Jazz Guitar Phrases Over Common Changes - II V I and I VI II V - PDF With Tab, Shapes and Video (part 1)
This short jazz guitar study with tab, score and chord charts provides some easy jazz lines to apply over three common chord progressions found in jazz. These licks will help you better understand what scales and modes can be used over basic chord changes. You'll find a link to the free PDF at the end of this lesson.
This warm-up exercise for guitar is to repeat a melodic line following the cycle of fourths. This line is made of two bars containing a major seventh arpeggio (1 - 3 - 5 - 7) and two half-diminished arpeggios (1 - b3 - b5 - b7).
This lesson provides a chord study with tab of the Latin jazz tune Armando's rumba by Chick Corea based on the Latin Real Book version in C minor. Here below you'll find guitar tabs corresponding to the four main parts of the tune (A-B-C-D).
The chords used in this arrangement are mostly seventh chords as min7, maj7, dim7 and dom7 (drop 2, drop 3 and rootless voicings) including basic triads (min, aug) and altered dominant chords (7#9, 7b13).
Satin Doll by Duke Ellington and Billy Strayhorn, witten in 1953, is one of the most famous jazz tune. It has been recorded by many jazz musicians as Wes Montgomery, Ella Fitzgerald, Mc Coy Tyner, Oscar Peterson and of course Duke Ellington himself. It has become a classic jazz standard, a must-hear, very popular at jam sessions.
This guitar lesson with chord shapes and scale charts explains how to play easy jazz chords and what basic scales to choose for improvising over Satin Doll.
By Diego Wasserman,
This lesson provides 20 cool 2-5-1 jazz guitar licks by Julian Lage. Lines are played in at least 2 versions, included some melodic analysis.
Tabs are available for download following this link. If you like it, please support my work by sharing it, commenting on the youtube video and subscribing
Tangerine is a song written by Victor Schertzinger and Johnny Mercer, published in 1941. This is one of the most popular jazz standard. This lesson provides an arangement for jazz guitarists inspired by Stan Getz version.
The triad pair system is a technique used by many jazz improviser to build modern improvised lines. It consists of playing two adjacent triads from a scale. The most used are from the major diatonic system, however it is possible to use triad pairs from other scales as melodic minor, harmonic minor and harmonic major. This guitar lesson with tabs, shapes and theory is focused on triad pairs from the major scale only.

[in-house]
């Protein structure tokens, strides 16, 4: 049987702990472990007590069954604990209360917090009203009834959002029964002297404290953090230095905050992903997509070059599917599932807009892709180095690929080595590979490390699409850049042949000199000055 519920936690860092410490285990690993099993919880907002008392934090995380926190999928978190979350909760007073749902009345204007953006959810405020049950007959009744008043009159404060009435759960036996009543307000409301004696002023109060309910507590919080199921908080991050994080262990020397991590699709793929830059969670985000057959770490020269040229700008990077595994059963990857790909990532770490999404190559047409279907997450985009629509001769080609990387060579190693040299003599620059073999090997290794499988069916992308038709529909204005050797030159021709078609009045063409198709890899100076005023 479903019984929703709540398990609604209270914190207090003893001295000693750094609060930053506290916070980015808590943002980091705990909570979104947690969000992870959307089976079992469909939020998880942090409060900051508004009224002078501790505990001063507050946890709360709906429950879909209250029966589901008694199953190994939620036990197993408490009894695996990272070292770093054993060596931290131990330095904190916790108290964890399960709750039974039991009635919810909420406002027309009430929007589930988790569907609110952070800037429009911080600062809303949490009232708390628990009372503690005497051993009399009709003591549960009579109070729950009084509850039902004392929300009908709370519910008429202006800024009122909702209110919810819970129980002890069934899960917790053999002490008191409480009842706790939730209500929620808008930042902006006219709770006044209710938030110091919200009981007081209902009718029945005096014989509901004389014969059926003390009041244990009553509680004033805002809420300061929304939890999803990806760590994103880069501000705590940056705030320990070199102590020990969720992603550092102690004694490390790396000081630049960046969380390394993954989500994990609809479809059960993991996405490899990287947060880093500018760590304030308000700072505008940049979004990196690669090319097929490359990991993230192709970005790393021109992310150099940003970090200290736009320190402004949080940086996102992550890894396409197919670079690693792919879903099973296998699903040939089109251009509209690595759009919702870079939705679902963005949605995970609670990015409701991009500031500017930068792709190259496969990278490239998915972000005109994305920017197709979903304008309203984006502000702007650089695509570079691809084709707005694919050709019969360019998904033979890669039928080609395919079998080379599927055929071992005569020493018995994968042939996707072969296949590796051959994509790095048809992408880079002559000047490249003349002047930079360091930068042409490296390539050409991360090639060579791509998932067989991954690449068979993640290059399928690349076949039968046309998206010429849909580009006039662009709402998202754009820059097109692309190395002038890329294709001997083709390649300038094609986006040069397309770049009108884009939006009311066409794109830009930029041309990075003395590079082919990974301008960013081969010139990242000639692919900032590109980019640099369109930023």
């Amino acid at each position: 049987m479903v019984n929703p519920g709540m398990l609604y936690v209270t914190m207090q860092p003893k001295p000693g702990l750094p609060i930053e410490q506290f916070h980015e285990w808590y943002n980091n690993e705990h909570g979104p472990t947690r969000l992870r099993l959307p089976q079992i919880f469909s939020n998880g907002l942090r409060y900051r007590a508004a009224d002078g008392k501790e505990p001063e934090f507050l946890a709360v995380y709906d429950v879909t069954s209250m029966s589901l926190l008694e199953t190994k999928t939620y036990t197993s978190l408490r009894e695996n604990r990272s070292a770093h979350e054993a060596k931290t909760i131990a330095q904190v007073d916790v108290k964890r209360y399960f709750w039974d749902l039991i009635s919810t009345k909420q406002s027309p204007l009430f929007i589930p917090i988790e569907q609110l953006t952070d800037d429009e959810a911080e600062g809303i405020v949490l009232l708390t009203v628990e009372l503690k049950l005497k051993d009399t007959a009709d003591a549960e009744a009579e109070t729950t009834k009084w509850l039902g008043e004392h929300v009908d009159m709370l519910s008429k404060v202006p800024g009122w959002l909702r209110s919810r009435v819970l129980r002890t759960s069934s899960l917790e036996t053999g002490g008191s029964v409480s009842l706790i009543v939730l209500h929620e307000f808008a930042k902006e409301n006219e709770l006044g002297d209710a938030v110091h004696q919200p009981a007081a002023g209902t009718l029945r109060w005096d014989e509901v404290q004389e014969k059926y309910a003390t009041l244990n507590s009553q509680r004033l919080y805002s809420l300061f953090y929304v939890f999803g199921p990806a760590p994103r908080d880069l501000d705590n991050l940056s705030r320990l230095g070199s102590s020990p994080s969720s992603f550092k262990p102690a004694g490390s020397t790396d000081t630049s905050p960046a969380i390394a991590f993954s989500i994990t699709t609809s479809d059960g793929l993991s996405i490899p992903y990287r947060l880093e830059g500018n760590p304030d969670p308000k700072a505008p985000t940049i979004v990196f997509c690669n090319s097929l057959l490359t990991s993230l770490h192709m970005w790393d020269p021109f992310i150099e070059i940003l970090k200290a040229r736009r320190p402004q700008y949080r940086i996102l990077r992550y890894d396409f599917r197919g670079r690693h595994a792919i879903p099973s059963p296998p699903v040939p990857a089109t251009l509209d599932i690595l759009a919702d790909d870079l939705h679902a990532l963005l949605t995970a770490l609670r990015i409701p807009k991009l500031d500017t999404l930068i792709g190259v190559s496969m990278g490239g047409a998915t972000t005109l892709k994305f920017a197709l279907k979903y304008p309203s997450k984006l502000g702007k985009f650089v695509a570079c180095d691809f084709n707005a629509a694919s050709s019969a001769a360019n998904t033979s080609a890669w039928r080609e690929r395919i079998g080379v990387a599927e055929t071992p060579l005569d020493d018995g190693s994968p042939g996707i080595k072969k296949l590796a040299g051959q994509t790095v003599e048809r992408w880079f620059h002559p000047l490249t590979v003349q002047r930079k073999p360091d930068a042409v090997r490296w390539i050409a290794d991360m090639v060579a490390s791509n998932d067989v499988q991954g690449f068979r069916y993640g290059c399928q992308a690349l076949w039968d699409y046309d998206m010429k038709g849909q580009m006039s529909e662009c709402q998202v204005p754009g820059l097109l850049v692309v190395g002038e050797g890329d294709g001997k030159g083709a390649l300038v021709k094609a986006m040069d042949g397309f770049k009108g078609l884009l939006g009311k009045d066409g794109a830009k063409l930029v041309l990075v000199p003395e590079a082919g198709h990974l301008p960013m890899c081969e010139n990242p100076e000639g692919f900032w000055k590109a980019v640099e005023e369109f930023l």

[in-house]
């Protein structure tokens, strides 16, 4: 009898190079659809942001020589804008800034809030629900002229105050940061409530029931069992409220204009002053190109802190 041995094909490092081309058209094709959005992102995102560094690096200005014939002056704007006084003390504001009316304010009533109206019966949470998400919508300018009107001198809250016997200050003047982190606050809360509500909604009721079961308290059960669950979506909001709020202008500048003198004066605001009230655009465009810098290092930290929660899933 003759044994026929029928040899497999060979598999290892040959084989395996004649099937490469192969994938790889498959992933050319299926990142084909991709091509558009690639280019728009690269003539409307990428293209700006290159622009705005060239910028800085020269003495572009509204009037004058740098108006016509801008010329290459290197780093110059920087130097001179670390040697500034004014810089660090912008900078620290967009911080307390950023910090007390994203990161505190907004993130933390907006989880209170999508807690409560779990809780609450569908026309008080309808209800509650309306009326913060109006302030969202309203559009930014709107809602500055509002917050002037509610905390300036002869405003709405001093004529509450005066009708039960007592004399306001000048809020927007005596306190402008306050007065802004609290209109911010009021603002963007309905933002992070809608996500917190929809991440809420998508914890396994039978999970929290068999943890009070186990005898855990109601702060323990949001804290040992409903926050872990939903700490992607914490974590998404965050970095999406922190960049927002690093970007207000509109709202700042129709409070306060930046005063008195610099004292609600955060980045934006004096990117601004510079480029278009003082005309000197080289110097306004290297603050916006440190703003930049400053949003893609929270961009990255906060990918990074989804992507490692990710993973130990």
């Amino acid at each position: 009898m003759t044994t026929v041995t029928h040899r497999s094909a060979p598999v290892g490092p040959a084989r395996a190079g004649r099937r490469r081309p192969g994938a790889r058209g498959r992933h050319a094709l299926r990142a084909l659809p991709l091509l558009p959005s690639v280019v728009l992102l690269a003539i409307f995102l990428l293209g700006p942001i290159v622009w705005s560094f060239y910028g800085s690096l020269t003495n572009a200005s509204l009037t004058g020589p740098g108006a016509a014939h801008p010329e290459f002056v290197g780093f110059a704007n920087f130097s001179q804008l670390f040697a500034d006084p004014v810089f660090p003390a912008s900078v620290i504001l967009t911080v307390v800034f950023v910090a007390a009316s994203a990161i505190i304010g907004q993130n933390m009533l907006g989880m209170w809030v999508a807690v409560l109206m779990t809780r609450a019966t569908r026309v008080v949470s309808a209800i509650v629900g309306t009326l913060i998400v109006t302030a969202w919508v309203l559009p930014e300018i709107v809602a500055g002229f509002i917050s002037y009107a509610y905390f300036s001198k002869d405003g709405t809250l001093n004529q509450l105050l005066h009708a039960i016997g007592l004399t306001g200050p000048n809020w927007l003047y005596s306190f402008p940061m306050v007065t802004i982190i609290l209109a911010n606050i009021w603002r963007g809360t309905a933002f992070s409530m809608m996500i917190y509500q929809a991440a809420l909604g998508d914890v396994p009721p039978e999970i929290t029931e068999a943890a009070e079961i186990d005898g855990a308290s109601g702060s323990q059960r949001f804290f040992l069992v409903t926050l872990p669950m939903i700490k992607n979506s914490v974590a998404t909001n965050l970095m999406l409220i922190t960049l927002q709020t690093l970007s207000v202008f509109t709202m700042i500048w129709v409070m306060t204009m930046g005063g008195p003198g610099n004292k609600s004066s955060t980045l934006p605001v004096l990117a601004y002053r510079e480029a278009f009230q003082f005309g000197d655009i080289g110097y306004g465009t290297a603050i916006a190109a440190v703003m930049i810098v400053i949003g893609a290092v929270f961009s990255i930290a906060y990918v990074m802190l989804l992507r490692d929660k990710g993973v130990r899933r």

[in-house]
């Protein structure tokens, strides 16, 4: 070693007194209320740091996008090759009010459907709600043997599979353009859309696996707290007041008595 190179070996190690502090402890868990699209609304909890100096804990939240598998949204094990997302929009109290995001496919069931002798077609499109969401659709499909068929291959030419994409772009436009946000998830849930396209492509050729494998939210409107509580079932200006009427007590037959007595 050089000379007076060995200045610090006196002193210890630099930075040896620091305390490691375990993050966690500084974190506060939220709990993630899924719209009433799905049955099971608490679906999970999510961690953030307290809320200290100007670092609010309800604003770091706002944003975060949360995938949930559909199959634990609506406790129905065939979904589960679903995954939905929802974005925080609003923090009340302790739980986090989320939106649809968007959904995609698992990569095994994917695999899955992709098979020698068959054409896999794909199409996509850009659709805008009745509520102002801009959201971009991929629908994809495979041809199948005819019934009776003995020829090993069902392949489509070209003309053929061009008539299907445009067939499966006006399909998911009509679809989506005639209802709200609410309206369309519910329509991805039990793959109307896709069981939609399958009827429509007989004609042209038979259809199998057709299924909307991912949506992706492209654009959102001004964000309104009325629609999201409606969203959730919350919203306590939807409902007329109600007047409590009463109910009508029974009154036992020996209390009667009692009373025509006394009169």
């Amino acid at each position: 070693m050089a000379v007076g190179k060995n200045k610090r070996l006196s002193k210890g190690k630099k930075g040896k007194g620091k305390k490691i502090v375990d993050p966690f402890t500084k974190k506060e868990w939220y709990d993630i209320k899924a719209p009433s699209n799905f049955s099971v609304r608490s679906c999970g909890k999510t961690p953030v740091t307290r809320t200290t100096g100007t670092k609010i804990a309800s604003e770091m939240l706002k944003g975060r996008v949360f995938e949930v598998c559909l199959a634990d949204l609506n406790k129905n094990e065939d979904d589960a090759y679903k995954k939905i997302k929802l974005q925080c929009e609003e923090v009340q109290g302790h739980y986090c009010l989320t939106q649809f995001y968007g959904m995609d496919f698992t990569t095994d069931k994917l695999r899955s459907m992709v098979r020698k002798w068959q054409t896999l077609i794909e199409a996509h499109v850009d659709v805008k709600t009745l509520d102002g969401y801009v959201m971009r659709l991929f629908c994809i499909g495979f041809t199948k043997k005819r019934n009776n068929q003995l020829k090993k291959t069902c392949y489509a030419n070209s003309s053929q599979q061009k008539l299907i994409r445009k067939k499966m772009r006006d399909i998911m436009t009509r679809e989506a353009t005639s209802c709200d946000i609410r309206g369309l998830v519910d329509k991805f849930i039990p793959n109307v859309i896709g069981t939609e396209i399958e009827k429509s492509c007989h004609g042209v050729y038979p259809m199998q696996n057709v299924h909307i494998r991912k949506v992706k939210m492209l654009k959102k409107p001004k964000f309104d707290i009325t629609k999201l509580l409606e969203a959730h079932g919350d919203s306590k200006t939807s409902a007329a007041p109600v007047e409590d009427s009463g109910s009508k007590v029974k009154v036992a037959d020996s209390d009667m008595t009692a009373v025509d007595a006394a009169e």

When learning how to play jazz guitar, one of the most important device to master is to play each tone of a chord in order to outline a specific progression.
This is what we call arpeggios. They are great melodic tools when you want to highlight the chords you are soloing over.
This lesson is focused on diatonic seventh arpeggios and their extensions. In a first time, before applying these extensions, it is recommended to have a very strong knowledge of the triads, both the chords and the arpeggios.
49 Essential Jazz Guitar Licks With Tabs and Analysis
Secure payment by Gumroad / paypal
Practicing jazz guitar licks is a very important aspect of jazz learning. Particularly when these licks are transcribed from improvisations of the greatest jazz musicians of all times (Cannonball Adderley, Barney Kessel, Sonny Rollins, Charlie Christian, Emily Remler, George Benson, Grant Green, Herb Ellis, Jim Hall, Jimmy Raney, Joe Pass, John Scofield, Kenny Burrell, Charlie Parker, Mike Stern and Wes Montgomery) who helped forge the history of jazz music.
This eBook available for download in a PDF format contains 49 effective jazz guitar phrases and patterns with TABS and notation applied to common jazz chord progressions . These patterns both for guitar teachers and students cover different styles from swing to blues, to hard-bop to bebop.
These essential jazz lines arranged for jazz guitarists from beginner to advanced come with easy-to-understand explanations of one of the greatest players improvisational techniques.
Learning these jazz transcriptions make it possible to understand the approach of the great names of jazz to different chord progressions found in many standards as turnarounds, minor and major II-V-I, blues progressions, modal playing.